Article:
Tyson Frizell’s exit to the Newcastle Knights is just another chapter in the book of Mary.
Paul McGregor is a coach who, simply by being a former player, has been given the golden ticket to guide the Dragons, the most famous rugby league club in the world.
Any other club would have punted Mary a couple of seasons ago, after the Dragons led the competition by as many as four points at one stage, only to crash and burn and not only miss the top four, but miss the finals altogether.
How does the club respond?
By handing Mary a shiny new contract, nervously throwing him a new deal lest another club pinch him from under their noses.
I guarantee no club was looking at Paul McGregor as a possible head coach.
So back to the Frizell fiasco.
He has headed to Newcastle looking for a premiership, which isn’t a joke, but it should be. The Knights aren’t winning anything anytime soon.
The reason Frizell has left the Dragons is he was very poorly managed by McGregor, too often used as a battering ram up the middle instead of a wide-running back-rower.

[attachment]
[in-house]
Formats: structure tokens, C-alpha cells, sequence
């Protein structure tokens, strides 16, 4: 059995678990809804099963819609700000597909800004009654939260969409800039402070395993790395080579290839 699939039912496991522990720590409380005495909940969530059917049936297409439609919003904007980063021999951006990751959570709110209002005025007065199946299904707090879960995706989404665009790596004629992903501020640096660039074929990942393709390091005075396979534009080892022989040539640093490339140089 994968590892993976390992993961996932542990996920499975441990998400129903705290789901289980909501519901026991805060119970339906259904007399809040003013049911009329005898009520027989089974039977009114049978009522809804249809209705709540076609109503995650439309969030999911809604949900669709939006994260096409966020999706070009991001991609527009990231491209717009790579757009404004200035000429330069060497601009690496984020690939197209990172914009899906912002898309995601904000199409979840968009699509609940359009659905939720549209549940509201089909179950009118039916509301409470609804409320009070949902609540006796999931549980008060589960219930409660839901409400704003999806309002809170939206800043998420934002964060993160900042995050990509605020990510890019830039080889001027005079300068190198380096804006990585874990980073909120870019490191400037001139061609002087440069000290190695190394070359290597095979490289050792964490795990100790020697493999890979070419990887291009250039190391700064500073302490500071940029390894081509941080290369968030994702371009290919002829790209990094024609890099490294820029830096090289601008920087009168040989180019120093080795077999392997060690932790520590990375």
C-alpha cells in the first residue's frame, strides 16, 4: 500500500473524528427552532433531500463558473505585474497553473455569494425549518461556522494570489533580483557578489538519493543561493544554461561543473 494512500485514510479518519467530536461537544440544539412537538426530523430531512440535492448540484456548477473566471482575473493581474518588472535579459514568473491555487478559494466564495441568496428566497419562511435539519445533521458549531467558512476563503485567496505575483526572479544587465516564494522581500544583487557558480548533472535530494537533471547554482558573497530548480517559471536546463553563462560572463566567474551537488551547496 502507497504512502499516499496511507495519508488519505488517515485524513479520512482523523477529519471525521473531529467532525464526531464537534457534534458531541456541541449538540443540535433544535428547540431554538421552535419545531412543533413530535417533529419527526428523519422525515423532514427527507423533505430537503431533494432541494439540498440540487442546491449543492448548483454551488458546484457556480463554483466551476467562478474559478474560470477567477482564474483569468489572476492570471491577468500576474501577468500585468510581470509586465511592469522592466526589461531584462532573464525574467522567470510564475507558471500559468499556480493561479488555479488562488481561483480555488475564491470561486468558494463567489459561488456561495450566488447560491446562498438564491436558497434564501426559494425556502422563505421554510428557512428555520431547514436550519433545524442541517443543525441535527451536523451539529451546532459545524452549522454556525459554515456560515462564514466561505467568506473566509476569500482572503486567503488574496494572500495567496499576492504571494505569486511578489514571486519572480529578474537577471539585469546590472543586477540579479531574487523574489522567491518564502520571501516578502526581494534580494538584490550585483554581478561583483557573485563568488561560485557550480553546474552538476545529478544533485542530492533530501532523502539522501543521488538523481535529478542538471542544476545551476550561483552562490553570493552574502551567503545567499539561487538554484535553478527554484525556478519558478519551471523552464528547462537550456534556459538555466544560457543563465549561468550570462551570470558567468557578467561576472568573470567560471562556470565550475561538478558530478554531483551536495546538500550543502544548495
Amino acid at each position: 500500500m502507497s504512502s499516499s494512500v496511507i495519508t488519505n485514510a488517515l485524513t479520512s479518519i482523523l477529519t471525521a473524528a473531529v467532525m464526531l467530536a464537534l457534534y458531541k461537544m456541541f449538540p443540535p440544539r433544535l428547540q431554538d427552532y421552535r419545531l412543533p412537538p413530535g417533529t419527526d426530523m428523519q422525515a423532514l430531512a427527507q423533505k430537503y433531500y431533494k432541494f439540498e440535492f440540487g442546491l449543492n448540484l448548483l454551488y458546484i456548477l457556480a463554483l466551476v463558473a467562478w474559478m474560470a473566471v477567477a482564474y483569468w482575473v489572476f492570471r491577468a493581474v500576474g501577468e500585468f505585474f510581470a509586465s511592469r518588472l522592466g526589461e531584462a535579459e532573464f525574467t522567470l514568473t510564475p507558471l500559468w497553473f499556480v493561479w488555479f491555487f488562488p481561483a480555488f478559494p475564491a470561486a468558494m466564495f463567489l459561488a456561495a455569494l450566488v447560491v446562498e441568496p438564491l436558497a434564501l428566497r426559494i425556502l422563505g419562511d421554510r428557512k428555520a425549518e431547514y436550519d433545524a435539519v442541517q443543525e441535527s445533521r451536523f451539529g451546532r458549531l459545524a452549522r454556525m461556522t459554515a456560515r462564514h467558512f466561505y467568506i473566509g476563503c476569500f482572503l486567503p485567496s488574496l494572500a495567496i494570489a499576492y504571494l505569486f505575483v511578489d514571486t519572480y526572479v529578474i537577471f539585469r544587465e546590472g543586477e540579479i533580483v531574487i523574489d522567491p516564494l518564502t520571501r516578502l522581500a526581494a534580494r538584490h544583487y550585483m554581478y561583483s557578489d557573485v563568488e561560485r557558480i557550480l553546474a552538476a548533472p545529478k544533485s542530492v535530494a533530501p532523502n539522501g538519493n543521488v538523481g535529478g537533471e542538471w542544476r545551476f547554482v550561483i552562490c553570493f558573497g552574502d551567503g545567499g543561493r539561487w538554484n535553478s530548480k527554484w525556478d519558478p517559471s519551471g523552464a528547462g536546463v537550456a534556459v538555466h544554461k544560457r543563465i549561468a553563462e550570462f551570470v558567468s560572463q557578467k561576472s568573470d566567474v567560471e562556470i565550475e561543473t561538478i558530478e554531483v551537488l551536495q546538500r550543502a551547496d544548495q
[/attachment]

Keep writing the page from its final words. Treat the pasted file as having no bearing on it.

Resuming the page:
As a result, Frizell was nullified in games, not able to utilise his impressive athleticism to dominate like he should. Instead he’s been average to slightly above average for a few seasons now, but he’s not alone.
When Euan Aitken first arrived on the scene he was touted as a future NSW centre. Now he’s not even in the Dragons’ top 17.
Matt Dufty doesn’t know where he belongs and was reportedly heading overseas as he had become disillusioned with his career.
Zac Lomax is heading down the same path, only he has just signed a long-term deal with the club. The fact Mary dropped him after one okay game and shafted him to the wing speaks volumes about his mismanagement of the club’s best young talent.
Steve Masters is an impressive specimen but somehow couldn’t crack a side that ran 15th in 2019 yet Tim Lafai and Aitken held onto their spots like they were the best centres in the game, like Matt Cooper and Mark Gasnier back in the day.
Jai Field scored a brilliant try on debut but was barely afforded any opportunities to cement his spot in the team thereafter.
Yet Mary remains as head coach after the laughable external review, conveniently done by his good mate Gus Gould.
There’s definitely something about Mary, but it ain’t good.